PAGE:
The pastoral element of the music resonates more as you tune in to Lucy’s unique vocal. “From about the age of seven I was in a youth choir and it was run by a very scary woman that I was terrified of. She’d get mad and her eyes would go really wide so everyone would take a deep breath. She would make us sing religious songs but also more experimental music too, like maybe Native American music; it was a little bit ‘Orinoco Flow’ – she was inspiring but scary!” What’s interesting realising this is how Lucy has harnessed this memory and applied it to her work, layering vocal track over vocal track to re-create the church experience. “I think I just love the act of singing together and I always felt like I was free. A group of people singing is an amazingly powerful sound. I was never picked out as an individual, they didn’t know I existed and because music is so elitist and I am not classically trained it’s just a way of doing my own version of it, which I can be in control of and I can speak more directly with.”
Before we say our goodbyes, I ask Lucy about going back to performing once the pandemic is over and her feeling of duplicity returns. “It does scare me,” she admits, “because I care about it so much. When you see a gig and it sounds exactly like it does on the record, that can be underwhelming, but when someone tries to do their own version of a song, that can also be disappointing, so you can’t win! That is my anxiety – do I try and emulate the record mathematically and accurately or do I do something looser? My conclusion is I just need to be true to myself and it took me a long time to get there last year; the minute I try to be someone else it goes wrong. It got to the point at the end of 2019 where I had been hating my day job and I told myself you have to start enjoying gigs, this is your time now. I started to love it and it was a totally different experience. It was funny that just as I started to enjoy playing live everything shut down, so I am hoping that I will be able to hold on to that memory of being in the moment.”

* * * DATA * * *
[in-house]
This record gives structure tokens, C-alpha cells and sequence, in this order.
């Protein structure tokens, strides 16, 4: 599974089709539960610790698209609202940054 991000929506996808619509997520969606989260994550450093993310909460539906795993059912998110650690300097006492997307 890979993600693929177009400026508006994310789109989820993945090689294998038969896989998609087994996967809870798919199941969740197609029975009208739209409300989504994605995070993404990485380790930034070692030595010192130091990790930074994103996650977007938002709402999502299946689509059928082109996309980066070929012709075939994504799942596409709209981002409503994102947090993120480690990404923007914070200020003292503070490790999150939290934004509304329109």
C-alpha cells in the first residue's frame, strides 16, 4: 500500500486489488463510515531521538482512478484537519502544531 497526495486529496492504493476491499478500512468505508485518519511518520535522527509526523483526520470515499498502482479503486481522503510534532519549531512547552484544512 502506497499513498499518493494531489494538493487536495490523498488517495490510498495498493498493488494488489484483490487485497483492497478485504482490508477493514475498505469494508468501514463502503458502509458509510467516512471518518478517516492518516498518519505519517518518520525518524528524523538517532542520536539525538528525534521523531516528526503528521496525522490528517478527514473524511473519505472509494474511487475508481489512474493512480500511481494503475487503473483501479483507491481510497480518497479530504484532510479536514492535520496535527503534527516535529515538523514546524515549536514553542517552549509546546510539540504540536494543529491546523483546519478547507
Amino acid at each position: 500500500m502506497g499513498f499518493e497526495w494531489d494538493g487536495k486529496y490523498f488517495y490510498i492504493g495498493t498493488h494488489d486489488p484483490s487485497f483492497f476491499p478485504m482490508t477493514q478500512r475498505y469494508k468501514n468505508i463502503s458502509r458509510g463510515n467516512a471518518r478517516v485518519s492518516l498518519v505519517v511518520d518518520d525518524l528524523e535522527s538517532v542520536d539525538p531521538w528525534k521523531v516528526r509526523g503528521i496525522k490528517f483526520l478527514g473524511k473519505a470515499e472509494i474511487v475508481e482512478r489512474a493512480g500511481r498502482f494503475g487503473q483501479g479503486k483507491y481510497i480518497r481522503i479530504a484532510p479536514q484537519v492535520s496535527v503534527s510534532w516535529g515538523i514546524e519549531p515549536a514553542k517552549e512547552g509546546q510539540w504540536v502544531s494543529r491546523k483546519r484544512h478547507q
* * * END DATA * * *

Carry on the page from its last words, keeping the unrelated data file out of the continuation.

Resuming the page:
Photography by Richard Luxton